IAIN ROBERTSON 

Although promising that he is not counting, Iain Robertson cannot help but notice that he is precisely halfway through his Suzuki ‘ownership’ programme and while leasing relieves some pressures, responsibility tends to enhance others.

Make no mistake, I hate nature! Do not panic. I am not about to launch into a damning diatribe against the sainted Sir David Attenborough. He is a ‘national treasure’; I would never recover from the assault. My gripe is about trees.

While I would be in the vanguard of notional protesters railing against any authority wanting to chop down trees in our urban environments, I would gleefully remove the swining foliage that spreads its protective umbrella above my Suzuki. The clues were evident, when I moved into my new home precisely a year ago.

A neighbour across the courtyard uses a car cover. To be frank, I have never been a fan of these elasticated devices. Not dissimilar to a fitted mattress cover, they rely on a series of ties (missing on the elderly car cover gifted to me by a friend) to ensure that they remain in-place, once fitted. Without them, introduce a breeze and, more conclusively than Marilyn Monroe’s dress, the cover hikes up, up and away…only being returned to me by another neighbour, whose prize dahlias provided a far-from-perfect landing strip.

One of my responsibilities for Baleno lies in keeping it as clean as possible. As a car-proud person, I have no issue with that. However, it does make the one-man-comedy-show, of attempting to draw the cover across the car, even tougher. When the wonderfully lightweight Suzuki’s propensity to ‘dent’, often by just looking piercingly at a body panel, is factored into the equation, even holding down a corner of the cover raises concerns of an impossible balance between sap damage and incurring inadvertent indentations.

Now halfway through the lease programme, I am resigned into the knowledge of engaging with a ‘Dent’s Away’ operative, just prior to handing back the car to Suzuki Finance. In the meantime, as long as I do not look too closely, the car is actually wearing very well. While there is no evidence of body rot (not so unusual these days), apart from a once-a-year comprehensive valet and at least two (annual) applications of car wax, Baleno’s paintwork continues to glisten like a new pin, despite the sap onslaught that must be removed regularly to avoid paintwork damage.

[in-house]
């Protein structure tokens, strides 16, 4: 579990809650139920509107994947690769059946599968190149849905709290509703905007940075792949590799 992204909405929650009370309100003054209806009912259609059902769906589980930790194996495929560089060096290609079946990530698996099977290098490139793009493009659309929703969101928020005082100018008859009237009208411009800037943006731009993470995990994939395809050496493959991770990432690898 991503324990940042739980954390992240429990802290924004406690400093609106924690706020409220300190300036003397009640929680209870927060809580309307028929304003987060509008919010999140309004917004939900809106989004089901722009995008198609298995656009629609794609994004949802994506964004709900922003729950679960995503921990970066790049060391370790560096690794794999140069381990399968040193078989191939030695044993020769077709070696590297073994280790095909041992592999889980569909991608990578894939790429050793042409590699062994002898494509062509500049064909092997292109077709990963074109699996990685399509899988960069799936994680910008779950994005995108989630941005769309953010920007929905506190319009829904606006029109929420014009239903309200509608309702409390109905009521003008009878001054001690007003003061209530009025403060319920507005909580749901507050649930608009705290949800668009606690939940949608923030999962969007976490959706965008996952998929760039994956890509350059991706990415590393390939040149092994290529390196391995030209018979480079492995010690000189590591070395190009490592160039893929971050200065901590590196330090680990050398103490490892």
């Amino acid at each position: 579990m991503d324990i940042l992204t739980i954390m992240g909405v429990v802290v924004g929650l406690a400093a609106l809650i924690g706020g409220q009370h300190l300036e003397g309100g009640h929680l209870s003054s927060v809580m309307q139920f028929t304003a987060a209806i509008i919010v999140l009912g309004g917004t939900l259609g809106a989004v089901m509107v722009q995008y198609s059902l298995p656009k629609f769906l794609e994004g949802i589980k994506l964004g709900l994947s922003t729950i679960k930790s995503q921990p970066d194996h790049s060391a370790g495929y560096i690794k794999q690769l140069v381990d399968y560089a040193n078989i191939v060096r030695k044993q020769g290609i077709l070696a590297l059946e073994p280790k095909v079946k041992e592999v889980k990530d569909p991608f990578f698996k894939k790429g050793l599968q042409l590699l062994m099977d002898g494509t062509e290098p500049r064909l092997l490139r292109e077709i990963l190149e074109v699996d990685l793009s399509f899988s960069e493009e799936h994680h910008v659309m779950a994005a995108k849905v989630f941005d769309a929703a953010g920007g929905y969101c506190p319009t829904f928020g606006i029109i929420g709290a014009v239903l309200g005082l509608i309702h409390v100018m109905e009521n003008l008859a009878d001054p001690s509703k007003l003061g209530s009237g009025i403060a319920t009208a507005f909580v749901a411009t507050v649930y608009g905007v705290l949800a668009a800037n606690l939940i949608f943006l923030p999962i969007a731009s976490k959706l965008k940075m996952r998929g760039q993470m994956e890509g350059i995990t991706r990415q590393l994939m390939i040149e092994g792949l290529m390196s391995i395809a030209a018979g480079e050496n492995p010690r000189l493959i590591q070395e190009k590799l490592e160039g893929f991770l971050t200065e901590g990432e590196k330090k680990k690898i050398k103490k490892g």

Despite its resilient plastic-moulded interior trim, there is no discernible wear inside the car either, which, for a half-term report, is most gratifying. I still believe that the application of ‘soft-touch’ trim would improve the ownership proposition overall on a car that is presently listed at one Pound shy of £16,000 (although dealer savings of £2,500 soften the blow). The floor mats, unsurprisingly, are protecting the carpets.

It has been a high-mileage month, the car covering 1,430-miles with unerring reliability and in total comfort. I promised a comprehensive test of Bridgestone’s Turanza T005 tyres and, as they are now bedded-in properly, I can confirm that their dry weather performance is every bit as impressive as the wet weather, which makes them significantly less compromising than any other tyre that I have tested in more than forty years.

While discernible wear is minimal, a regular weekly pressure test shows that, despite the occasional sudden shock of hitting unavoidable potholes, there is no loss of pressure either and the inner edges of the tyres are also still 100% intact, which is good news after just over 3,000-miles usage. The ride comfort remains excellent, despite a 10mm increase in aspect ratio. Grip levels are outstanding, regardless of weather conditions and the Baleno feels exceptionally well-planted and a confident delight to pedal along some of my favourite A and B-roads.

Interestingly, while I expected a minor decrease in overall fuel economy, it has actually improved slightly tankful-to-tankful. On one trip in the past month, I attained an outstanding 68.9mpg driving from my Lincolnshire home to the Cotswolds and back, while maintaining an average speed of 54mph. Most impressive.

Recently, I have heard of some worrying unreliability tales of 1.0-litre/three-pot engines. While Ford Motor Company does appear to have suffered more than other manufacturers, Suzuki has raised no warranty issues for its BoosterJet units. The engine in my car purrs sweetly and imperceptibly at idle and cruises happily (29mph/1,000rpm in fifth) at 2,500rpm all day long. It feels as lively as it did 21 months ago, which bodes well for the next 21 months.

Costs incurred:

£193 month twenty finance payment

13,365 miles on odometer

£21.60 in-car tidy

£112.60 door rubbing strips

£206.01 first service charge (£65 hourly labour rate)

£200 for front bumper replacement (now completed)

(£316 for four x Kumho WP51 Winter tyres, now stored in readiness for a third winter but replaced by a set of Bridgestone Turanza T005s – £288.96 + £33.98 fitting – for the next year)